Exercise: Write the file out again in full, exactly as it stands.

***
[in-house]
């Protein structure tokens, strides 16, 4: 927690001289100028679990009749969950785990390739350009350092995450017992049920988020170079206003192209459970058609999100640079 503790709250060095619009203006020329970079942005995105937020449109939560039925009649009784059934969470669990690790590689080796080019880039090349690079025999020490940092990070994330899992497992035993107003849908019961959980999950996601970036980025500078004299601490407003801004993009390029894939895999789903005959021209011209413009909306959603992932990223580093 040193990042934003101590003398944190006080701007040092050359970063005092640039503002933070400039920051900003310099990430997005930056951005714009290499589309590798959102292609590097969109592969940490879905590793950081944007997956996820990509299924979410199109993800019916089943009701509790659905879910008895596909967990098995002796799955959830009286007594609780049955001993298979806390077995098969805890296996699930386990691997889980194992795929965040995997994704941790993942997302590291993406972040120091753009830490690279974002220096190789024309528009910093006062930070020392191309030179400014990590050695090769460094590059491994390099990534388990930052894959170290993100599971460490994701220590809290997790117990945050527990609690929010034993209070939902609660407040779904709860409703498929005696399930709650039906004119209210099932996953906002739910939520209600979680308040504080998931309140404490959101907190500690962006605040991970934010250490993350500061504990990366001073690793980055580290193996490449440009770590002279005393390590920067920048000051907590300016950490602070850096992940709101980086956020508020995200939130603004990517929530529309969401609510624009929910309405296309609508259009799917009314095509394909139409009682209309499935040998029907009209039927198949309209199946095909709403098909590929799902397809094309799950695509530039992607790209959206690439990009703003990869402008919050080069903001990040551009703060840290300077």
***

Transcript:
[in-house]
């Protein structure tokens, strides 16, 4: 927690001289100028679990009749969950785990390739350009350092995450017992049920988020170079206003192209459970058609999100640079 503790709250060095619009203006020329970079942005995105937020449109939560039925009649009784059934969470669990690790590689080796080019880039090349690079025999020490940092990070994330899992497992035993107003849908019961959980999950996601970036980025500078004299601490407003801004993009390029894939895999789903005959021209011209413009909306959603992932990223580093 040193990042934003101590003398944190006080701007040092050359970063005092640039503002933070400039920051900003310099990430997005930056951005714009290499589309590798959102292609590097969109592969940490879905590793950081944007997956996820990509299924979410199109993800019916089943009701509790659905879910008895596909967990098995002796799955959830009286007594609780049955001993298979806390077995098969805890296996699930386990691997889980194992795929965040995997994704941790993942997302590291993406972040120091753009830490690279974002220096190789024309528009910093006062930070020392191309030179400014990590050695090769460094590059491994390099990534388990930052894959170290993100599971460490994701220590809290997790117990945050527990609690929010034993209070939902609660407040779904709860409703498929005696399930709650039906004119209210099932996953906002739910939520209600979680308040504080998931309140404490959101907190500690962006605040991970934010250490993350500061504990990366001073690793980055580290193996490449440009770590002279005393390590920067920048000051907590300016950490602070850096992940709101980086956020508020995200939130603004990517929530529309969401609510624009929910309405296309609508259009799917009314095509394909139409009682209309499935040998029907009209039927198949309209199946095909709403098909590929799902397809094309799950695509530039992607790209959206690439990009703003990869402008919050080069903001990040551009703060840290300077």